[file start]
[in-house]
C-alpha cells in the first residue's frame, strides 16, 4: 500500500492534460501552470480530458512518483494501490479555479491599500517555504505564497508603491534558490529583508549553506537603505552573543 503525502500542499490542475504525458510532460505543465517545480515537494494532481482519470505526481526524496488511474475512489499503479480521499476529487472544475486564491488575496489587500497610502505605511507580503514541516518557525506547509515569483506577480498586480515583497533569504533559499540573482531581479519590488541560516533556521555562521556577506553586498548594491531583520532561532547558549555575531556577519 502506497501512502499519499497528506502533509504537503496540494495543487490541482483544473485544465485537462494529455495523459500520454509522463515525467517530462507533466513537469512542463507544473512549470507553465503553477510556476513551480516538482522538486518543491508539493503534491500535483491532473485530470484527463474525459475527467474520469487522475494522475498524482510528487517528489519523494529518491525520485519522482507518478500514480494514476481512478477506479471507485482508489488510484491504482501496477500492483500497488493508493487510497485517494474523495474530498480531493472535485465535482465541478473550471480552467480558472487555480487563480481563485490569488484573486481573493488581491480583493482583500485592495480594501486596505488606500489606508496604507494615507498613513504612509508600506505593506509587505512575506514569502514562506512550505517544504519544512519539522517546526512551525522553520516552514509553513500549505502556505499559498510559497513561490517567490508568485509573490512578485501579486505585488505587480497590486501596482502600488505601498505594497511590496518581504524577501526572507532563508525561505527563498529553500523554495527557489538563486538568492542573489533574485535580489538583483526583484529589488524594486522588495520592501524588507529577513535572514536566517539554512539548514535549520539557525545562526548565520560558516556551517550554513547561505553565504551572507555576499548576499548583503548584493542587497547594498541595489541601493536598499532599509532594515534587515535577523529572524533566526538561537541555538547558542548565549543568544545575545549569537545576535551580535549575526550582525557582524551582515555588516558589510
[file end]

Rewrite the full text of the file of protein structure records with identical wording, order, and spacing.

[in-house]
C-alpha cells in the first residue's frame, strides 16, 4: 500500500492534460501552470480530458512518483494501490479555479491599500517555504505564497508603491534558490529583508549553506537603505552573543 503525502500542499490542475504525458510532460505543465517545480515537494494532481482519470505526481526524496488511474475512489499503479480521499476529487472544475486564491488575496489587500497610502505605511507580503514541516518557525506547509515569483506577480498586480515583497533569504533559499540573482531581479519590488541560516533556521555562521556577506553586498548594491531583520532561532547558549555575531556577519 502506497501512502499519499497528506502533509504537503496540494495543487490541482483544473485544465485537462494529455495523459500520454509522463515525467517530462507533466513537469512542463507544473512549470507553465503553477510556476513551480516538482522538486518543491508539493503534491500535483491532473485530470484527463474525459475527467474520469487522475494522475498524482510528487517528489519523494529518491525520485519522482507518478500514480494514476481512478477506479471507485482508489488510484491504482501496477500492483500497488493508493487510497485517494474523495474530498480531493472535485465535482465541478473550471480552467480558472487555480487563480481563485490569488484573486481573493488581491480583493482583500485592495480594501486596505488606500489606508496604507494615507498613513504612509508600506505593506509587505512575506514569502514562506512550505517544504519544512519539522517546526512551525522553520516552514509553513500549505502556505499559498510559497513561490517567490508568485509573490512578485501579486505585488505587480497590486501596482502600488505601498505594497511590496518581504524577501526572507532563508525561505527563498529553500523554495527557489538563486538568492542573489533574485535580489538583483526583484529589488524594486522588495520592501524588507529577513535572514536566517539554512539548514535549520539557525545562526548565520560558516556551517550554513547561505553565504551572507555576499548576499548583503548584493542587497547594498541595489541601493536598499532599509532594515534587515535577523529572524533566526538561537541555538547558542548565549543568544545575545549569537545576535551580535549575526550582525557582524551582515555588516558589510